From a New York Times bestselling author and Caldecott-honor winning artist comes an exuberant illustrated story about playing dress up, having fun, and feeling free.
The boy loves to be naked. He romps around his house naked and wild and free. Until he romps into his parents' closet and is inspired to get dressed. First he tries on his dad's clothes, but they don't fit well. Then he tries on his mom's clothes, and wow! The boy looks great. He looks through his mom's jewelry and makeup and tries that on, too. When he's discovered by his mother and father, the whole family (including the dog!) get in on the fun, and they all get dressed together.
This charming and humorous story was inspired by bestselling and award-winning author Peter Brown's own childhood, and highlights nontraditional gender roles and self-expression.
Praise for Mr. Tiger Goes Wild:
A New York Times Bestseller
An Amazon Best Children's Book of the Year
An ALSC Notable Children's Book
A Publishers Weekly Best Book of the Year
A School Library Journal Best Book of the Year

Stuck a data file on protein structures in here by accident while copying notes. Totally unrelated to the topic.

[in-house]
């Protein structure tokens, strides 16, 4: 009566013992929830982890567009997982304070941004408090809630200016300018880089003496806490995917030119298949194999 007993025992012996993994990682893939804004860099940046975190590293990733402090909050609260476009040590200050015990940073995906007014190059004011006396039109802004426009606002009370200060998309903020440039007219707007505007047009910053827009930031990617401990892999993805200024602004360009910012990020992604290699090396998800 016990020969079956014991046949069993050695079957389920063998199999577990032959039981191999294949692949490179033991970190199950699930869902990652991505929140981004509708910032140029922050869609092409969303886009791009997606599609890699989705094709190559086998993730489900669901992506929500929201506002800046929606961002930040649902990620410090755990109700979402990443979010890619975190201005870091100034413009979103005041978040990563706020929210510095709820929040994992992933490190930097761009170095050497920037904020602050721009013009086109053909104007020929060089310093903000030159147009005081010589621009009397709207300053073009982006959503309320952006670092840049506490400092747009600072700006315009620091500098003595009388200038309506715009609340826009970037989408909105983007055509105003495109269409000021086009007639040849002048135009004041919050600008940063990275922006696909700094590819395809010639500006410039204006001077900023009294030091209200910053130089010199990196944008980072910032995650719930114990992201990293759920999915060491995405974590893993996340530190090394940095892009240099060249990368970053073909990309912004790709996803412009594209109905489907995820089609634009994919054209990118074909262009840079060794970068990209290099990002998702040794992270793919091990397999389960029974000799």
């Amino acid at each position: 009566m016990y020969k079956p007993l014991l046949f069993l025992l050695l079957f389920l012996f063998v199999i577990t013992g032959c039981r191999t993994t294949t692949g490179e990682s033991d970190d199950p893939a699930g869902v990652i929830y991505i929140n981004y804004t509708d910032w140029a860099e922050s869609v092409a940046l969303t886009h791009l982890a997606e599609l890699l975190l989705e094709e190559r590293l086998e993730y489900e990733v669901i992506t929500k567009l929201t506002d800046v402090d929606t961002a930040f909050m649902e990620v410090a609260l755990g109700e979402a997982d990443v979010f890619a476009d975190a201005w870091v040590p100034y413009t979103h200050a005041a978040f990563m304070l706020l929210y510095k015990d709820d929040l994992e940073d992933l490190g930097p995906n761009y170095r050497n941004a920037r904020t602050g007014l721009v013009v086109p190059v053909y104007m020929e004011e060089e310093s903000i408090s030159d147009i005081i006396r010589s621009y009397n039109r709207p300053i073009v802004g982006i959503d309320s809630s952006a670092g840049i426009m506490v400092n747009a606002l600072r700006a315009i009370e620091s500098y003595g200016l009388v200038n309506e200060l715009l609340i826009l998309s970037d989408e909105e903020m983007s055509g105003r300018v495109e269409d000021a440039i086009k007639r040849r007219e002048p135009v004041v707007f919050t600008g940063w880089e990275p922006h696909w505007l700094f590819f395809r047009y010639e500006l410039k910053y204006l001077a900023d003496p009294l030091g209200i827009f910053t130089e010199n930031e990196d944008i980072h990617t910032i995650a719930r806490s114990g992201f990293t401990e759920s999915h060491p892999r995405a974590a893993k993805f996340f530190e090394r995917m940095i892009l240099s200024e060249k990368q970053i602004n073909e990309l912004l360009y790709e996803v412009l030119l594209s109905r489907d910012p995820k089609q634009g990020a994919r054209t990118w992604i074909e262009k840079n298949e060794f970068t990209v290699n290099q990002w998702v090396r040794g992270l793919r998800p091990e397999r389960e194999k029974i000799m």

A Horn Book Fanfare
A Booklist Editors' Choice
A Kirkus Best Children's Book of the Year
A Boston Globe-Horn Book Awards Picture Book Winner
From School Library Journal
PreS-Gr 1-In this delightful look at kids, clothes, and imagination, a white child named Fred starts out wearing nothing: "He romps through the house naked and wild and free." Appealing illustrations capture the child's carefree joy as he dances, jumps, and plays without a trace of self-consciousness. The naked playtime shifts, though, when he enters his parents' bedroom. In the closet, he looks at his father's clothes, but they don't fit. On his mother's side, however, he finds a blouse that fits like a dress on him, and shoes that are wobbly, but wearable. Then he decides to accessorize. The sequence of illustrations neatly supports the boy's thought processes, with varied layouts that compare his evaluations of what each parent's clothing has to offer. Fred's choice of clothing is both practical (they fit better) and preferential (they seem more fun). When the climactic scene of his parents' entry arrives, Fred has added jewelry and messily applied lipstick. Consecutive wordless spreads capture the moment perfectly: blank looks from the adults that quickly turn to smiles as the mother offers grooming techniques and even the dog is playfully adorned. The closing image shows that Fred is finally "mostly dressed" though bare from the waist down. Themes of acceptance, family love, and gender nonconformity resonate without overwhelming the simple story. VERDICT A fun, funny, and insightful look at accepting kids just as they are.-Steven Engelfried, Wilsonville P.L.